Level 2 Group 1 – 8th December 2015 – Level 2 Group 2 9th December 2015 class notes


    1. Vocabulary Blockbusters – revise all the new words we have focused on this term

    2. Discourse markers to express opinion: strongly agree, half agree & disagreeing mildy or strongly. Talking about a variety of topics

    3. Stating opinions about travel quotations using discourse markers

    4. Travel listening – across Europe by train

    5. Travel listening – Jonathan Dimbleby goes back to Africa

    6. Homework – writing about a city you know using senses

Travelling in Europe by train

Jonathan Dimbleby goes back to Africa

Today’s words:

luggage rack

snug adjective

UK   US   /snʌɡ/(snugger, snuggest)

(of a ​person) ​feelingwarm, ​comfortable, and ​protected, or (of a ​place, ​especially a ​smallplace) giving ​feelings of ​warmth, ​comfort, and ​protection:We ​curled up in ​bed, all snug and ​warm, and ​listened to the ​stormoutside.I ​betyourfeet are ​nice and snug in ​yourfur-lined ​boots! fittingclosely:These ​shoes are a ​bit too snug – do you have them in a ​largersize?

snuggle verb [I usually + adv/prep]

UK   US   /ˈsnʌɡ.l̩/

to ​move yourself into a ​warm and ​comfortableposition, ​especially one in which ​yourbody is against another ​person or ​covered by something:The ​children snuggled up to ​theirmother to get ​warm.I was just snuggling down into my ​warm ​bed when my ​phonerang.

landscape noun

UK   US   /ˈlænd.skeɪp/

B1 [C] a ​largearea of ​countryside, ​especially in ​relation to ​itsappearance:a ​rural/​barren landscapeThe landscape is ​dotted with the ​tentsof ​campers and ​hikers.The ​cathedraldominates the landscape for ​miles around. [C or U] a ​view or ​picture of the ​countryside, or the ​art of making such ​pictures:a ​watercolour landscape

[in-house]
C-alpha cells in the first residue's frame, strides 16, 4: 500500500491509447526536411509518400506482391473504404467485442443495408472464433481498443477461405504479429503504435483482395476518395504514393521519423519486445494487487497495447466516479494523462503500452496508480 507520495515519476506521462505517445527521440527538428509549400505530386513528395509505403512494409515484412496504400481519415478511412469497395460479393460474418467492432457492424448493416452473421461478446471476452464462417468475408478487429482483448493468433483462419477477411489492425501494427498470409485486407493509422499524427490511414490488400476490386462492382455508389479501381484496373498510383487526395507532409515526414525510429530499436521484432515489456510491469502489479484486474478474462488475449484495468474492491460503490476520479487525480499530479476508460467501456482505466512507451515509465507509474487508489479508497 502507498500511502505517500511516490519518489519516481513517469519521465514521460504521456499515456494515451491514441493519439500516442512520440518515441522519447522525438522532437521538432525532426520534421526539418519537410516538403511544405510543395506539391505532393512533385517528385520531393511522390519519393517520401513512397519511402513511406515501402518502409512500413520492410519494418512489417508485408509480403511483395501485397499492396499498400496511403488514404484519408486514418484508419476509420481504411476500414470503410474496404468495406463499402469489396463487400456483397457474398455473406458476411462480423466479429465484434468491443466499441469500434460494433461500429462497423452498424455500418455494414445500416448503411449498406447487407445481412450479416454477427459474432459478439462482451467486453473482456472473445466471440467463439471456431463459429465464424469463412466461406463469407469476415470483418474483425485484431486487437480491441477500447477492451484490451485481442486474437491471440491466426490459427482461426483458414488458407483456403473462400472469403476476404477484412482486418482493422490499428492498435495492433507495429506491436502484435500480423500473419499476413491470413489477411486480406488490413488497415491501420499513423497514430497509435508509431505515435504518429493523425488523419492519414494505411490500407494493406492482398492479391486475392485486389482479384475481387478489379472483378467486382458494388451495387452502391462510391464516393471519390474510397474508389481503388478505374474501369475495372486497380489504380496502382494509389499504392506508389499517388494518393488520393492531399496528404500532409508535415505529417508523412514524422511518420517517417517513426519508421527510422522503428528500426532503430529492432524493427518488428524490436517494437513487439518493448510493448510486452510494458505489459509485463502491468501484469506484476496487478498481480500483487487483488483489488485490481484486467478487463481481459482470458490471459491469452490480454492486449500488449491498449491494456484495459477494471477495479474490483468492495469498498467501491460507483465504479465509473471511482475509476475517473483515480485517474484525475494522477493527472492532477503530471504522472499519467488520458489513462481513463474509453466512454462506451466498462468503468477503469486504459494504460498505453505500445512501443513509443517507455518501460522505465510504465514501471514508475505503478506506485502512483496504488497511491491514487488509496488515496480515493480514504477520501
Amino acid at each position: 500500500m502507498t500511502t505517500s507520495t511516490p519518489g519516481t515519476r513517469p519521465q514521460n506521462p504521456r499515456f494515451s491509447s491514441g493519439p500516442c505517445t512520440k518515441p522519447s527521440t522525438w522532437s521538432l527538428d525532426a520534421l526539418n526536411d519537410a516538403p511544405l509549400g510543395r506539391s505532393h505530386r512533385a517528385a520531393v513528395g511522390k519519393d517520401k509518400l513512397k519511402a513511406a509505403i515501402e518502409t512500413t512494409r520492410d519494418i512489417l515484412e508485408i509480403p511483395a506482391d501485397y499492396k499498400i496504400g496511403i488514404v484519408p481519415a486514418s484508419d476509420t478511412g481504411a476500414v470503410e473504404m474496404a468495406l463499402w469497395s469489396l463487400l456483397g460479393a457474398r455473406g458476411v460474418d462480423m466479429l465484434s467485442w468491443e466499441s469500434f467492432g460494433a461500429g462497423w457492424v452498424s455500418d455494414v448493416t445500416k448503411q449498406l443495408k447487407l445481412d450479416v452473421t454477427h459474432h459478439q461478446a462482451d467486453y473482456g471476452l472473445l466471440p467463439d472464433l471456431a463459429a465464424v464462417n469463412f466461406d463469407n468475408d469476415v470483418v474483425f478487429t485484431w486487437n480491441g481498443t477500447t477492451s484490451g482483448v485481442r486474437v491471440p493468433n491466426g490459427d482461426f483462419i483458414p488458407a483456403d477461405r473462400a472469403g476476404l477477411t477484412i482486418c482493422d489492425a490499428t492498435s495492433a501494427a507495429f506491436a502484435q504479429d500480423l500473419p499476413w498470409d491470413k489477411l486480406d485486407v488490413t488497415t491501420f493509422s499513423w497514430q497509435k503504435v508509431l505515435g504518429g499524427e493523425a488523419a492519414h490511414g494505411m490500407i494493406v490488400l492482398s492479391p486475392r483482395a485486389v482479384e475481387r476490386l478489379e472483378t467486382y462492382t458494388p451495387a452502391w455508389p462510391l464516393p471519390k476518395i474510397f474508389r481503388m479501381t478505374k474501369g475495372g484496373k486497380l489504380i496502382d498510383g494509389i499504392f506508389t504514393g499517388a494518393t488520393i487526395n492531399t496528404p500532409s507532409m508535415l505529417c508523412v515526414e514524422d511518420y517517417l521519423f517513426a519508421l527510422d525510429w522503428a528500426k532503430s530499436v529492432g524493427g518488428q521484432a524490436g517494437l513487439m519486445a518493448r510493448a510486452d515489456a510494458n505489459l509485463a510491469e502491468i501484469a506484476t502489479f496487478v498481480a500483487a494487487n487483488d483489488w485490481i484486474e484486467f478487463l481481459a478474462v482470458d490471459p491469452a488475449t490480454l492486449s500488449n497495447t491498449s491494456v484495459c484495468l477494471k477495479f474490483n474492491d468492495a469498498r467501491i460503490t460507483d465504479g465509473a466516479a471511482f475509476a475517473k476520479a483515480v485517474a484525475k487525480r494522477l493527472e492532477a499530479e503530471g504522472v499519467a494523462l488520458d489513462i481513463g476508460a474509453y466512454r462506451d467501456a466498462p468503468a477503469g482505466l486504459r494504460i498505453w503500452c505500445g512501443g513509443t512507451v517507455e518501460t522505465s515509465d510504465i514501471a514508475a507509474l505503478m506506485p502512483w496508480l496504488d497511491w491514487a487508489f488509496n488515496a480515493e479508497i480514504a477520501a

voyage      n  

1    a journey, travel, or passage, esp. one to a distant land or by sea or air  
2    an ambitious project . Starting this business has been a voyage of discovery (I’m learning new things every day!)

amenity noun [C usually plural]

UK  /əˈmiː.nɪ.ti/  US   /əˈmen.ə.t̬i/

something, such as a ​swimmingpoolor ​shoppingcentre, that is ​intendedto make ​life more ​pleasant or ​comfortable for the ​people in a ​town, ​hotel, or other ​place:The ​council has some ​sparecash, which it ​proposes to ​spend on publicamenities.basic amenities things ​considered to be ​necessary to ​livecomfortably, such as ​hotwater:The 200-year-old ​jail is ​overcrowded, ​understaffed, and lacking inbasicamenities.

vitality noun [U]

UK   /vaɪˈtæl.ɪ.ti/  US  /-ə.t̬i/ approving

C2 energy and ​strength:According to the ​packet, these ​vitaminpills will ​restorelost vitality.

mania noun [C or U] (STRONG INTEREST)

disapproving a very ​stronginterest in something that ​fills a person’s ​mindor uses up all ​theirtime:So why ​yoursudden mania forexercise?The ​articledescribes the religiousmania that is ​sweeping the US

mania noun [C or U] (MENTAL ILLNESS)